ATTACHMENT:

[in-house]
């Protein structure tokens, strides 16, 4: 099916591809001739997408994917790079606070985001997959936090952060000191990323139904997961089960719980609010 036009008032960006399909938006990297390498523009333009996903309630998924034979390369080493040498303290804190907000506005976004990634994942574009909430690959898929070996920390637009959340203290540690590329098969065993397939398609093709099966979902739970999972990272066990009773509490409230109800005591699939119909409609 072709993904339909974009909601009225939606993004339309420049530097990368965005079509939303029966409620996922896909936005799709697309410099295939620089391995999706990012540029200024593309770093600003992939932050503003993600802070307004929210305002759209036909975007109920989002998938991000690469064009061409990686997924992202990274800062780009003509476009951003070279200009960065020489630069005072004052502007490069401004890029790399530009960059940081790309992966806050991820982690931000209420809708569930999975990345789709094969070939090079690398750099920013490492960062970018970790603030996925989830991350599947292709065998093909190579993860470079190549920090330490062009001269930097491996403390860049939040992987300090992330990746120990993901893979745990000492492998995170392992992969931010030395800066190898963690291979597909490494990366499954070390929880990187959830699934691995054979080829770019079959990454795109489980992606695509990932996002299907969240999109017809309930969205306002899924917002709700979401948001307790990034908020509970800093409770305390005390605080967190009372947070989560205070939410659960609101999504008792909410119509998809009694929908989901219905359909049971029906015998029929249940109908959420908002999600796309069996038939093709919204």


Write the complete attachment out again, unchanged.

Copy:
[in-house]
């Protein structure tokens, strides 16, 4: 099916591809001739997408994917790079606070985001997959936090952060000191990323139904997961089960719980609010 036009008032960006399909938006990297390498523009333009996903309630998924034979390369080493040498303290804190907000506005976004990634994942574009909430690959898929070996920390637009959340203290540690590329098969065993397939398609093709099966979902739970999972990272066990009773509490409230109800005591699939119909409609 072709993904339909974009909601009225939606993004339309420049530097990368965005079509939303029966409620996922896909936005799709697309410099295939620089391995999706990012540029200024593309770093600003992939932050503003993600802070307004929210305002759209036909975007109920989002998938991000690469064009061409990686997924992202990274800062780009003509476009951003070279200009960065020489630069005072004052502007490069401004890029790399530009960059940081790309992966806050991820982690931000209420809708569930999975990345789709094969070939090079690398750099920013490492960062970018970790603030996925989830991350599947292709065998093909190579993860470079190549920090330490062009001269930097491996403390860049939040992987300090992330990746120990993901893979745990000492492998995170392992992969931010030395800066190898963690291979597909490494990366499954070390929880990187959830699934691995054979080829770019079959990454795109489980992606695509990932996002299907969240999109017809309930969205306002899924917002709700979401948001307790990034908020509970800093409770305390005390605080967190009372947070989560205070939410659960609101999504008792909410119509998809009694929908989901219905359909049971029906015998029929249940109908959420908002999600796309069996038939093709919204």